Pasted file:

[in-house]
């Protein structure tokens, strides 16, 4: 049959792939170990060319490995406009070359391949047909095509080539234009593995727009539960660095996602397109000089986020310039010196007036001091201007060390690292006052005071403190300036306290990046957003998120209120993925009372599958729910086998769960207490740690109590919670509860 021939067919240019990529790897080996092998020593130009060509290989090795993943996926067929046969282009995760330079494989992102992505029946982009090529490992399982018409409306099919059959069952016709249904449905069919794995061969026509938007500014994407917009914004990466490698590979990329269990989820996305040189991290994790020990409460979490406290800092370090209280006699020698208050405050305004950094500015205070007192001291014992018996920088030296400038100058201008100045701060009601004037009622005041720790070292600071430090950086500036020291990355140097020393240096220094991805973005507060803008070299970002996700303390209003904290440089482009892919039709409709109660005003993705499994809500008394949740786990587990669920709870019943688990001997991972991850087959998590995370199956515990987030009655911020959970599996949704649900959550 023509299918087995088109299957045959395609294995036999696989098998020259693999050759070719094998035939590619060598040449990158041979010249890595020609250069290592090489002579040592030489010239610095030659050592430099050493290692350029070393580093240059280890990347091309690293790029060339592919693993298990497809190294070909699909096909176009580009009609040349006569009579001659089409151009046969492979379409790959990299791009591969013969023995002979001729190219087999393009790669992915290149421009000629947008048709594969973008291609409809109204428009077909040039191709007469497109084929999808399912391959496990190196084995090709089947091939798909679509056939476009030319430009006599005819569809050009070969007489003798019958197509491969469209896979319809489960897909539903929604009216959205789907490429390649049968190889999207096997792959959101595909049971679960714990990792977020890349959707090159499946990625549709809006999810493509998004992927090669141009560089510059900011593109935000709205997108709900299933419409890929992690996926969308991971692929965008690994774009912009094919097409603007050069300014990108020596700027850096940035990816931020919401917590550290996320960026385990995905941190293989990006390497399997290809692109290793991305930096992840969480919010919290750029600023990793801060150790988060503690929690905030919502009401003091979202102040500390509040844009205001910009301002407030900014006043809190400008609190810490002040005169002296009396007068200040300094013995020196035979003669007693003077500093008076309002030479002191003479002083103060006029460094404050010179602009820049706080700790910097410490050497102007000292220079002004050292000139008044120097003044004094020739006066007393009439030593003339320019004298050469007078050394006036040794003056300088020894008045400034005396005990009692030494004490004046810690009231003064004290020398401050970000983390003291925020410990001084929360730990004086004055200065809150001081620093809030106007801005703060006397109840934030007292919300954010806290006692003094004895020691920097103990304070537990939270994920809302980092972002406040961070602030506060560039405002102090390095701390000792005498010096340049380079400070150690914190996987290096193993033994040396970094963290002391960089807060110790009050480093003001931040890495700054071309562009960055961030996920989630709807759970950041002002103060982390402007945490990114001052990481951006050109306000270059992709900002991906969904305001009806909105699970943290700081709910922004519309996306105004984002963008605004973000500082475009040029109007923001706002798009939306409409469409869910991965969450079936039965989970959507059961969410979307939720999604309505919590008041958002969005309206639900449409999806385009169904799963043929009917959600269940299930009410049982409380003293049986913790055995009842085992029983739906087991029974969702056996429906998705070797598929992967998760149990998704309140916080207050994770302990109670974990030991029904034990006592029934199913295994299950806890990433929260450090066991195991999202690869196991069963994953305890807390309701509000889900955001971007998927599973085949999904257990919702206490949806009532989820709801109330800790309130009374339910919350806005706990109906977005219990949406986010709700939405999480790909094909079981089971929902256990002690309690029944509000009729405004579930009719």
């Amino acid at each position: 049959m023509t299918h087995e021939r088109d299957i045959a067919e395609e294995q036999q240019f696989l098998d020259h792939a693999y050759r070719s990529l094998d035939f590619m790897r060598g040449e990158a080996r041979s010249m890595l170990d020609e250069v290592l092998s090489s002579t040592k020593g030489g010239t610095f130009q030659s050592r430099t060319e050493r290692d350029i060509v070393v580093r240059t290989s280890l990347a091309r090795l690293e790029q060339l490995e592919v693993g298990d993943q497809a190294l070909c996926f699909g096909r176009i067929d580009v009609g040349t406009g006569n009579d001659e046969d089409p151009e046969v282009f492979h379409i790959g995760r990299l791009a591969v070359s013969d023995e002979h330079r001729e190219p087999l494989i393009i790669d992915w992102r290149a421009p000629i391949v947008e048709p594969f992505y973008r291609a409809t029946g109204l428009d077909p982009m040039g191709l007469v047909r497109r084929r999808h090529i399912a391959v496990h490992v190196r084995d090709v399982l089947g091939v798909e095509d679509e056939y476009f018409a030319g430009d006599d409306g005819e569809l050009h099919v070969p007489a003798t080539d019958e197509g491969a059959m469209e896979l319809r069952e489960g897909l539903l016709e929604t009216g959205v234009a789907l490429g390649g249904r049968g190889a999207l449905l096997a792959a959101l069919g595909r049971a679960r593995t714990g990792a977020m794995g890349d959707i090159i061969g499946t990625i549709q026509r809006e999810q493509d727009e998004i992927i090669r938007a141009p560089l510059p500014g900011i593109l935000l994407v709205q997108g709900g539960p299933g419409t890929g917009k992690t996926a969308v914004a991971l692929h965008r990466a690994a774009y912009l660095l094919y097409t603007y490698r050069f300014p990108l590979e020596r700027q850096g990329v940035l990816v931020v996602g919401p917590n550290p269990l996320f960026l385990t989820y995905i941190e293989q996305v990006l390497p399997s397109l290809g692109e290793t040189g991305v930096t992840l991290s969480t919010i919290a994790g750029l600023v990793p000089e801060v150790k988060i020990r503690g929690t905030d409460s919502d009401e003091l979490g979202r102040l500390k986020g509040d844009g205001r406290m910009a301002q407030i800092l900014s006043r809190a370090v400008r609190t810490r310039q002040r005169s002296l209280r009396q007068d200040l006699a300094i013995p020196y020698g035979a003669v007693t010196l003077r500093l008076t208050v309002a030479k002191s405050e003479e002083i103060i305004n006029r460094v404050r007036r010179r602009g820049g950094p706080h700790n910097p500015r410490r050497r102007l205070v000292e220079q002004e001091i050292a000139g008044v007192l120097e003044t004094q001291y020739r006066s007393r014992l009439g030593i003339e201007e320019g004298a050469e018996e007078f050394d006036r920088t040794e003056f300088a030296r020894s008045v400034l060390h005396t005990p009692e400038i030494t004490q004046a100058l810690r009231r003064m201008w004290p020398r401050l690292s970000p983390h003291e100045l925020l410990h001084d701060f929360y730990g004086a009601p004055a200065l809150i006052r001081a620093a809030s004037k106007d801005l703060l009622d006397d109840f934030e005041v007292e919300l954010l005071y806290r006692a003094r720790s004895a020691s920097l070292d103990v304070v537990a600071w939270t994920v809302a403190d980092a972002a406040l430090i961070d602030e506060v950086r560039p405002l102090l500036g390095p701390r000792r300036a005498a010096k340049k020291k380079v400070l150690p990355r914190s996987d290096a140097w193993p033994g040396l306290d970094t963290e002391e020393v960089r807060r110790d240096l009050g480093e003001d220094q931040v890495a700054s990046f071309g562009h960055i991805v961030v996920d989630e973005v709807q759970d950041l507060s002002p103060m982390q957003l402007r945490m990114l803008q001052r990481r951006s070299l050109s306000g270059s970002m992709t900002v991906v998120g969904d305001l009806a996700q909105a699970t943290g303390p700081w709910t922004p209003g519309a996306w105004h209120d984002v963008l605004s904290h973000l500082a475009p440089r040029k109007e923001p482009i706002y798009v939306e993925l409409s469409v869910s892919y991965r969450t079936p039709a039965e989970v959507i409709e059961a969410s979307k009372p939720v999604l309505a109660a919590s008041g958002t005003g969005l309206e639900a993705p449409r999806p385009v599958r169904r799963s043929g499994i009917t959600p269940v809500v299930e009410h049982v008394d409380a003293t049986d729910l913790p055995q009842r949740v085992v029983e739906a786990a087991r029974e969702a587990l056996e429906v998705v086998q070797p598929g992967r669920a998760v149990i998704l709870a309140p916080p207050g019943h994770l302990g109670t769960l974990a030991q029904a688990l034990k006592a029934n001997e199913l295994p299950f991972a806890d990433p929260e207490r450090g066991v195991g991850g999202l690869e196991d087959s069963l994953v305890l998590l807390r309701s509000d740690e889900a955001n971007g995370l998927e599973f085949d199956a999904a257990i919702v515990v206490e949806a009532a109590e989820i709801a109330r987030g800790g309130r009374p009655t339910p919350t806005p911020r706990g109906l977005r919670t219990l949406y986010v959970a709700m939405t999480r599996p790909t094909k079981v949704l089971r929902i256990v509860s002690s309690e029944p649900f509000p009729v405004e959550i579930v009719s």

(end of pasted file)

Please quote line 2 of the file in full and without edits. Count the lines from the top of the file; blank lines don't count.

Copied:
């Protein structure tokens, strides 16, 4: 049959792939170990060319490995406009070359391949047909095509080539234009593995727009539960660095996602397109000089986020310039010196007036001091201007060390690292006052005071403190300036306290990046957003998120209120993925009372599958729910086998769960207490740690109590919670509860 021939067919240019990529790897080996092998020593130009060509290989090795993943996926067929046969282009995760330079494989992102992505029946982009090529490992399982018409409306099919059959069952016709249904449905069919794995061969026509938007500014994407917009914004990466490698590979990329269990989820996305040189991290994790020990409460979490406290800092370090209280006699020698208050405050305004950094500015205070007192001291014992018996920088030296400038100058201008100045701060009601004037009622005041720790070292600071430090950086500036020291990355140097020393240096220094991805973005507060803008070299970002996700303390209003904290440089482009892919039709409709109660005003993705499994809500008394949740786990587990669920709870019943688990001997991972991850087959998590995370199956515990987030009655911020959970599996949704649900959550 023509299918087995088109299957045959395609294995036999696989098998020259693999050759070719094998035939590619060598040449990158041979010249890595020609250069290592090489002579040592030489010239610095030659050592430099050493290692350029070393580093240059280890990347091309690293790029060339592919693993298990497809190294070909699909096909176009580009009609040349006569009579001659089409151009046969492979379409790959990299791009591969013969023995002979001729190219087999393009790669992915290149421009000629947008048709594969973008291609409809109204428009077909040039191709007469497109084929999808399912391959496990190196084995090709089947091939798909679509056939476009030319430009006599005819569809050009070969007489003798019958197509491969469209896979319809489960897909539903929604009216959205789907490429390649049968190889999207096997792959959101595909049971679960714990990792977020890349959707090159499946990625549709809006999810493509998004992927090669141009560089510059900011593109935000709205997108709900299933419409890929992690996926969308991971692929965008690994774009912009094919097409603007050069300014990108020596700027850096940035990816931020919401917590550290996320960026385990995905941190293989990006390497399997290809692109290793991305930096992840969480919010919290750029600023990793801060150790988060503690929690905030919502009401003091979202102040500390509040844009205001910009301002407030900014006043809190400008609190810490002040005169002296009396007068200040300094013995020196035979003669007693003077500093008076309002030479002191003479002083103060006029460094404050010179602009820049706080700790910097410490050497102007000292220079002004050292000139008044120097003044004094020739006066007393009439030593003339320019004298050469007078050394006036040794003056300088020894008045400034005396005990009692030494004490004046810690009231003064004290020398401050970000983390003291925020410990001084929360730990004086004055200065809150001081620093809030106007801005703060006397109840934030007292919300954010806290006692003094004895020691920097103990304070537990939270994920809302980092972002406040961070602030506060560039405002102090390095701390000792005498010096340049380079400070150690914190996987290096193993033994040396970094963290002391960089807060110790009050480093003001931040890495700054071309562009960055961030996920989630709807759970950041002002103060982390402007945490990114001052990481951006050109306000270059992709900002991906969904305001009806909105699970943290700081709910922004519309996306105004984002963008605004973000500082475009040029109007923001706002798009939306409409469409869910991965969450079936039965989970959507059961969410979307939720999604309505919590008041958002969005309206639900449409999806385009169904799963043929009917959600269940299930009410049982409380003293049986913790055995009842085992029983739906087991029974969702056996429906998705070797598929992967998760149990998704309140916080207050994770302990109670974990030991029904034990006592029934199913295994299950806890990433929260450090066991195991999202690869196991069963994953305890807390309701509000889900955001971007998927599973085949999904257990919702206490949806009532989820709801109330800790309130009374339910919350806005706990109906977005219990949406986010709700939405999480790909094909079981089971929902256990002690309690029944509000009729405004579930009719």